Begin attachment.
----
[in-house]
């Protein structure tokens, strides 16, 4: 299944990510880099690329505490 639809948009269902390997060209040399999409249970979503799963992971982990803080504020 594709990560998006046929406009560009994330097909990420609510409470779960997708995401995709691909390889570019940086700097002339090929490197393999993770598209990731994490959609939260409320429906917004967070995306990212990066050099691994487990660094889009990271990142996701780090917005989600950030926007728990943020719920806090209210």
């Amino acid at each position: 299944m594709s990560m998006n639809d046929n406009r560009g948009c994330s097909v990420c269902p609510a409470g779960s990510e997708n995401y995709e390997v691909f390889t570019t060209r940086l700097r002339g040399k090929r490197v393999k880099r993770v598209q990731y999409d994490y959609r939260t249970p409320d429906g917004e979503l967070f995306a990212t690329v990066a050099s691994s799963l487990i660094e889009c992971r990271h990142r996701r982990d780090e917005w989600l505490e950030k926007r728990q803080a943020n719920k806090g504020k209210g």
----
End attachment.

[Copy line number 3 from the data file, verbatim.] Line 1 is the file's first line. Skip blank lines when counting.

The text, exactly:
């Amino acid at each position: 299944m594709s990560m998006n639809d046929n406009r560009g948009c994330s097909v990420c269902p609510a409470g779960s990510e997708n995401y995709e390997v691909f390889t570019t060209r940086l700097r002339g040399k090929r490197v393999k880099r993770v598209q990731y999409d994490y959609r939260t249970p409320d429906g917004e979503l967070f995306a990212t690329v990066a050099s691994s799963l487990i660094e889009c992971r990271h990142r996701r982990d780090e917005w989600l505490e950030k926007r728990q803080a943020n719920k806090g504020k209210g």